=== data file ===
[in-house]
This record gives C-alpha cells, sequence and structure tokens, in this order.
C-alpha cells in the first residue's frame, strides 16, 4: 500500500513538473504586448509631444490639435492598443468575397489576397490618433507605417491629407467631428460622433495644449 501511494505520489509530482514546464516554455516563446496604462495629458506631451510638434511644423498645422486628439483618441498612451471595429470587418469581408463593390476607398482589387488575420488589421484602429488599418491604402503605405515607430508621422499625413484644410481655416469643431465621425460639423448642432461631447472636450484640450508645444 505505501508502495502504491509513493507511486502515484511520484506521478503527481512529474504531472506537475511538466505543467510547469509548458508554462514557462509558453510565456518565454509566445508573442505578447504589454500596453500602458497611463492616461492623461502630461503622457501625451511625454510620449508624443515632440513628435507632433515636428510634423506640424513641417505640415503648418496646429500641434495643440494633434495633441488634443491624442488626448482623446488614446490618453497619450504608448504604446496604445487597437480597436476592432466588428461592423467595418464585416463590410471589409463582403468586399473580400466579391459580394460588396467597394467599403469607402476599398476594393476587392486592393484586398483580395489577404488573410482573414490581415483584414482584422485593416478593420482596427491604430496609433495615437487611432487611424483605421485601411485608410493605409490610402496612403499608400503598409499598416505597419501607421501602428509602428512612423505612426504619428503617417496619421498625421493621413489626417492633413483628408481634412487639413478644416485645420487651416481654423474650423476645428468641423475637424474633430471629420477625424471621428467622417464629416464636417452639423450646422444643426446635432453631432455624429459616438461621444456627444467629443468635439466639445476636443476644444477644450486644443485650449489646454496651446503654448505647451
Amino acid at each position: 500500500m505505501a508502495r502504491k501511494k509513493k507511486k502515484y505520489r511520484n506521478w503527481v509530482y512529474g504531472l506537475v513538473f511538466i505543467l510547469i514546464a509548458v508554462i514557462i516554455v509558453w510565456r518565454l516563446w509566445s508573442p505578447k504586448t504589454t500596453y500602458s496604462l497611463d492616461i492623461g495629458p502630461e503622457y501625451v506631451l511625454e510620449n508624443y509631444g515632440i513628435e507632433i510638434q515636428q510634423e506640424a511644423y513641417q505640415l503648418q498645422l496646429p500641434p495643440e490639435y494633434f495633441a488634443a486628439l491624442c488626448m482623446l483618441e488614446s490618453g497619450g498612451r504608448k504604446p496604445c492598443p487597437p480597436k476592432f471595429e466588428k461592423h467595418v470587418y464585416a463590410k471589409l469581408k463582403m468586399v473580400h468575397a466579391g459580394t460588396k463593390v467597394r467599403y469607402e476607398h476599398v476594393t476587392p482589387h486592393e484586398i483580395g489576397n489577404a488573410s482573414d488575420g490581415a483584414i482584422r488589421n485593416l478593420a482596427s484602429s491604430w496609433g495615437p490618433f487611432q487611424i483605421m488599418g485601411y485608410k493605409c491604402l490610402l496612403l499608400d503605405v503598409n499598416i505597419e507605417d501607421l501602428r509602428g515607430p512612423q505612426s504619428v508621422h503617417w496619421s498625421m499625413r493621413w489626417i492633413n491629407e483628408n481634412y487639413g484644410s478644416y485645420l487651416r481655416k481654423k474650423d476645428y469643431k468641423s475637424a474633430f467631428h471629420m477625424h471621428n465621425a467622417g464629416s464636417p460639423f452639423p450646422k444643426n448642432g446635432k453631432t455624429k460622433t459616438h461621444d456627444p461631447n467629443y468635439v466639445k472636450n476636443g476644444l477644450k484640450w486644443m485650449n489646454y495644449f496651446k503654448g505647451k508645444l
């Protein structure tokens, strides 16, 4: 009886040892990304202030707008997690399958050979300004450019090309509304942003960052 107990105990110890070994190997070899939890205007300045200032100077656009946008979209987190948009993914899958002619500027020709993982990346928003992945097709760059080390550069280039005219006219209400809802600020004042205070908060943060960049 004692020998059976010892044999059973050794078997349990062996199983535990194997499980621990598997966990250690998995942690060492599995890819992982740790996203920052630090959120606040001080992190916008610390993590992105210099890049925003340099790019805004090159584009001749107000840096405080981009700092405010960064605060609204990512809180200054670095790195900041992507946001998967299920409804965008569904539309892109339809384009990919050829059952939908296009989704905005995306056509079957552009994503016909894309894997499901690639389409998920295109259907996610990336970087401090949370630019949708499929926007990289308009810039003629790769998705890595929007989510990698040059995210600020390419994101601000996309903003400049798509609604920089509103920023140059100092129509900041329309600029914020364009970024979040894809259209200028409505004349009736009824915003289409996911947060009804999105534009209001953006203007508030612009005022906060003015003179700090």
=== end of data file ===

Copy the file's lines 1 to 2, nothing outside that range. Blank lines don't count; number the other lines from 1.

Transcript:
[in-house]
This record gives C-alpha cells, sequence and structure tokens, in this order.